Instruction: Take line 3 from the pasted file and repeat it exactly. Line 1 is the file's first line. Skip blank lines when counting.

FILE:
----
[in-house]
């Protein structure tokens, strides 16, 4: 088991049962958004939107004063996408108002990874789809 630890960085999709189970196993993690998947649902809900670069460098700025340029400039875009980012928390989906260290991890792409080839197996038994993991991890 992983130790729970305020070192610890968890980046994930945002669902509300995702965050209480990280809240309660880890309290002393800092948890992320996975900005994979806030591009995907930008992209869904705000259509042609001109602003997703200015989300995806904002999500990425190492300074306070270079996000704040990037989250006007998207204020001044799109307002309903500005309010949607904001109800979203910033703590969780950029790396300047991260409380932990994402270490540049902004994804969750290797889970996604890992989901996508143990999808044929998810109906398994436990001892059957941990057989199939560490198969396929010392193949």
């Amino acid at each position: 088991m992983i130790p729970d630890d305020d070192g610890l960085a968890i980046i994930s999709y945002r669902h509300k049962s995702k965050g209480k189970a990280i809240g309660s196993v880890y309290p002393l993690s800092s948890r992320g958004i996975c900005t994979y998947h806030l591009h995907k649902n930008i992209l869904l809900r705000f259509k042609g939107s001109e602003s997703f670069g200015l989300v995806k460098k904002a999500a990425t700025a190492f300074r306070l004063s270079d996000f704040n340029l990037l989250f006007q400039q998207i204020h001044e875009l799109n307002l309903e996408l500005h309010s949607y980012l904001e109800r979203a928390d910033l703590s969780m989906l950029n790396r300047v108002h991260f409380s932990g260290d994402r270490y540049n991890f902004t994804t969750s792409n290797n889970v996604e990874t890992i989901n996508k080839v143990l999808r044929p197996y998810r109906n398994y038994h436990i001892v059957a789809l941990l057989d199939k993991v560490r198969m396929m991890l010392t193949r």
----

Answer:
């Amino acid at each position: 088991m992983i130790p729970d630890d305020d070192g610890l960085a968890i980046i994930s999709y945002r669902h509300k049962s995702k965050g209480k189970a990280i809240g309660s196993v880890y309290p002393l993690s800092s948890r992320g958004i996975c900005t994979y998947h806030l591009h995907k649902n930008i992209l869904l809900r705000f259509k042609g939107s001109e602003s997703f670069g200015l989300v995806k460098k904002a999500a990425t700025a190492f300074r306070l004063s270079d996000f704040n340029l990037l989250f006007q400039q998207i204020h001044e875009l799109n307002l309903e996408l500005h309010s949607y980012l904001e109800r979203a928390d910033l703590s969780m989906l950029n790396r300047v108002h991260f409380s932990g260290d994402r270490y540049n991890f902004t994804t969750s792409n290797n889970v996604e990874t890992i989901n996508k080839v143990l999808r044929p197996y998810r109906n398994y038994h436990i001892v059957a789809l941990l057989d199939k993991v560490r198969m396929m991890l010392t193949r």